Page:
An unbiased occupational therapist’s perspective.
The Snoo: Get it or Not?
I like to do deep dives into my topics and always try to include some research from the literature.
“From 2012 to 2014, CPSC received reports of 284 deaths among children younger than age five associated with, but not necessarily caused by, nursery products. In some cases, these deaths were a consequence of delayed development in arousal and cardiovascular control; when infants become compromised during sleep, they may be unable to arouse themselves to avoid a deadly event. However, many of these deaths occurred when infants were sleeping in unsafe situations.” Pollack-Nelson, C., Wanna Nakamura, S., Nesteruk, H., Balci-Sinha, R., & Kish, C. (2018, September). Trends In Infant Sleep: What Do The Data Show? What Are Caregivers’ Behaviors?. … Reference List
But don’t be alarmed. As a society, we actually are doing quite well overall compared to before.
“In 2018, there were ten deaths classified as SIDS in Canada. A global decrease in the incidence of SIDS can be attributed to widespread “Back-to-Sleep” campaigns, which were aimed to promote placing babies in a supine position for sleeping.” Statistics Canada. Table 13-10-0395-01 Leading causes of death, infants. 2020; https://www150
I rarely do reviews and this is not a review post, but some thoughts that I have on it and a response to another post by some occupational therapists and physical therapists on the Snoo titled, “Five reasons not to purchase a Snoo: From a group of pediatric occupational and physical therapists”.
The target audience of this post is the general public including parents as well as pediatric practice therapists. First of all, I don’t have skin in the game. I am not paid to review this. I am not part of the Happiest Baby ambassador (affiliate referral) program. Full disclosure, although I may seem hypocritical, I am an Amazon Affiliate’s member so the keywords may trigger some ads for the Snoo itself, but this was not done intentionally. I actually discourage you from purchasing it through my link and getting it with a discount through other methods, e.g., military discount first.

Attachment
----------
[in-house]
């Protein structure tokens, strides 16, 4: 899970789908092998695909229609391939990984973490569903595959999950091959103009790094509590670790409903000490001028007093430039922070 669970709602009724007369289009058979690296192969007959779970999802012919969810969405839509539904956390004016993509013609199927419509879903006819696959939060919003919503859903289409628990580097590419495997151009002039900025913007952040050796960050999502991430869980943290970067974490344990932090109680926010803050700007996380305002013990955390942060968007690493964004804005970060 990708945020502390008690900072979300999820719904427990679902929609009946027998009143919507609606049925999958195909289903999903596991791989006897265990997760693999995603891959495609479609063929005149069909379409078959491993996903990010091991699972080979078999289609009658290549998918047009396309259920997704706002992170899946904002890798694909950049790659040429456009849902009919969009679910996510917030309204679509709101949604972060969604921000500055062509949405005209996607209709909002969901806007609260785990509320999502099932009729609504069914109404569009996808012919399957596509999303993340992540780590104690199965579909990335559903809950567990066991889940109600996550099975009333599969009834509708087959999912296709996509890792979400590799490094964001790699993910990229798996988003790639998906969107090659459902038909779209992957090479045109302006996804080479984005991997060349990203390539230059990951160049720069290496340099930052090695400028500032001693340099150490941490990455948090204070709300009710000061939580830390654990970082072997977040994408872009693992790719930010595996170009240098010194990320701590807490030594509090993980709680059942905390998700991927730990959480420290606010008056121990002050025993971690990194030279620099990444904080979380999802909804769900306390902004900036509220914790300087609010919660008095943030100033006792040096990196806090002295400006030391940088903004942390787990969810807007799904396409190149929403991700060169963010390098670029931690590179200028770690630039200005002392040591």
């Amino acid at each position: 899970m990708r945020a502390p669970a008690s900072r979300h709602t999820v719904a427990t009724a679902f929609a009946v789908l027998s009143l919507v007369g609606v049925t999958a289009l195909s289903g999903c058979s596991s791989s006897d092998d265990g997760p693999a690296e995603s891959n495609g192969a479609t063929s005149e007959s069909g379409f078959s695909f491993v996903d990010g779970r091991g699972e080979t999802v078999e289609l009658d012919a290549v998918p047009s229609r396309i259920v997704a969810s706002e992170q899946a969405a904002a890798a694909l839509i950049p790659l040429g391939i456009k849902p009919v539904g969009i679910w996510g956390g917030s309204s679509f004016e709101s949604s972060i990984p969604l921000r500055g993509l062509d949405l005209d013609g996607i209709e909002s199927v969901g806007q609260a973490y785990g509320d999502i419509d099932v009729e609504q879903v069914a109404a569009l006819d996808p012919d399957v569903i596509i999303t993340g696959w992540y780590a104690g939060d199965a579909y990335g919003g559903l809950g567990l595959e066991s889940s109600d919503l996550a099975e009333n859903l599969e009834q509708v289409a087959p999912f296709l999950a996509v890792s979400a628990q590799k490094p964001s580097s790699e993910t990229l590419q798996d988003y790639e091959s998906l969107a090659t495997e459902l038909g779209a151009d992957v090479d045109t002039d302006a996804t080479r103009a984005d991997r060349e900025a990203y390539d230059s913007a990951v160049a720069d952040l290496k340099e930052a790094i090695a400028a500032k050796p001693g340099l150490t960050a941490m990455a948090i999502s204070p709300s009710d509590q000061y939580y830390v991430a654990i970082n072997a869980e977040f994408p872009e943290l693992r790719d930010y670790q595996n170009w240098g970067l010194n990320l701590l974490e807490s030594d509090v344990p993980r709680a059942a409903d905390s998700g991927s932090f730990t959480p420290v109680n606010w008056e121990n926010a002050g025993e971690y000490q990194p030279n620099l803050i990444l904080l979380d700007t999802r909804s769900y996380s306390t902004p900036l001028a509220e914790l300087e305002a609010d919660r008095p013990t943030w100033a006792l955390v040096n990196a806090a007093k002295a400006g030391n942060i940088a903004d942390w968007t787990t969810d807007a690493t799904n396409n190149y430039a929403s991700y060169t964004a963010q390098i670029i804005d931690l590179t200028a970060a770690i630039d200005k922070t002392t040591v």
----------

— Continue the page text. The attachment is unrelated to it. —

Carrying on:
I have nothing specifically against Harvey Karp and his approach. In fact, I used his “5 S’s” with my newborn with some relatively good success in calming and soothing my baby at times. Did it work all the time? Of course not. I am also not a Harvey Karp fanboy or anything so I will try to be as unbiased as possible.
Most of you are probably familiar with the Snoo Bassinet. My wife first told me about it and I immediately dismissed her about the idea of paying over $1000 for a bassinet that you use for approximately 6 months. Then the concept of it is kind of interesting if you were to describe it say, your grandma or someone who lived in the 1900s.
“Get this: so there’s this new bassinet on the market. It costs (whatever $1500 MSRP would have been at the time pre-inflation). It’s a robot that needs to be plugged into the wall for electricity. Oh and it needs to be on a flat surface. Basically, you straitjacket your baby on their back onto this device, even if they cry. The instructions say you absolutely need to make sure that your the zippers are zipped all the way up. Don’t put anything above their head or anything like mobiles. The device emits radio waves called “why-fy” to another handheld box called an “eye phone” in your hand. This needs to be on 24/7 to collect information on the baby’s sleep habits. Your Eye Phone is like a remote control for this robot. When the baby wakes up in the middle of the night and stirs, there are sensors that detect their movement. It automatically begins rock the baby back and forth. If the baby continues to make a fuss, the robot increases the intensity and rocks the baby more aggressively. If this does not work, it begins to play sound from a radio that sounds like this, “SSSSSSS!!!~” (whitenoise). No matter what in the beginning, let this robot try to put your baby back to sleep. And if you need to travel, bring this robot with you or rent another one. It’s called the Snoo.”